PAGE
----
Research in Motion is off to a slow start with its upcoming BlackBerry PlayBook tablet. Production of the device is in full swing, though only at a mere 150,000 to 200,000 units a month, according to sources at component suppliers who spoke to the news site Digitimes.
Shipments of the PlayBook could be ready as early as February, the part makers say. With the tablet expected to be released in the US some time in March, the current production output would give RIM a limited stock of the device.
If the PlayBook proves to be wildly successful, RIM could easily find itself unable to meet consumer demand. The company previously said it would have 1 million PlayBooks available at launch — now that number looks closer to 500,000. RIM can’t really afford to have anything go wrong with the PlayBook’s launch, as it will have to contend with upcoming Android-based tablets, like Motorola’s Xoom, as well as Apple’s iPad 2.
RIM is also reportedly restricting production of the PlayBook to hardware manufacturer Quanta’s Taiwanese plants. The company is worried that bootleg hardware manufacturers in China would get their hands on the tablet’s designs if it were produced there. Restricting production to Taiwan would also help protect the device’s security specifications — something that’s extremely important to RIM, since it still needs to convince businesses (and more importantly, their IT departments) to adopt the device.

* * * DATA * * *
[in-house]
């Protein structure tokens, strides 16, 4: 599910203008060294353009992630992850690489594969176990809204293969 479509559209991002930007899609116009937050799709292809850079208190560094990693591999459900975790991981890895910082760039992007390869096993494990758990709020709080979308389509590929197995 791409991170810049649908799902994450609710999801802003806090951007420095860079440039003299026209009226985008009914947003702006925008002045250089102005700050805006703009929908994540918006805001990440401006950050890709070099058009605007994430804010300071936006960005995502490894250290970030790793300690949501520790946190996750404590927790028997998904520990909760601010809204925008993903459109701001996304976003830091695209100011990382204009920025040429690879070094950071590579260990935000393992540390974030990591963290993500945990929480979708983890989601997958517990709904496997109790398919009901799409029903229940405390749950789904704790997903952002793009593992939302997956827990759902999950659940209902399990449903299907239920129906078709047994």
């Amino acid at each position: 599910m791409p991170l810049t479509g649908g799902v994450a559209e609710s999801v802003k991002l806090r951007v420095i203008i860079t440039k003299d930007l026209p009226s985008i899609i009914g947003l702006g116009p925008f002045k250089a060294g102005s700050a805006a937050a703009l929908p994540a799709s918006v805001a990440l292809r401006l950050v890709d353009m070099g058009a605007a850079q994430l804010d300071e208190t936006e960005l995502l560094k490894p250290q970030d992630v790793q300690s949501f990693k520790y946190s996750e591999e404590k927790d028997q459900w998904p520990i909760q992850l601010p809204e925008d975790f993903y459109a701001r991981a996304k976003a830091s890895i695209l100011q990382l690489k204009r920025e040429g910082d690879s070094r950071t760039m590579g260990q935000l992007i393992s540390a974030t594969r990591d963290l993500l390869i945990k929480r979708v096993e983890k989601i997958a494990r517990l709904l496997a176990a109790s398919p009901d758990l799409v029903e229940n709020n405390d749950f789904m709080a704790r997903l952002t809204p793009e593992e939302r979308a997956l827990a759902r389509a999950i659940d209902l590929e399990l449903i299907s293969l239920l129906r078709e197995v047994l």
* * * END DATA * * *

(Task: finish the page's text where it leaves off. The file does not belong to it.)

There’s still apparently room for RIM to ramp up production of the PlayBook at Quanta’s Taiwanese plants, but I predict the company will keep production low until it sees just how much US consumers and businesses want the device.
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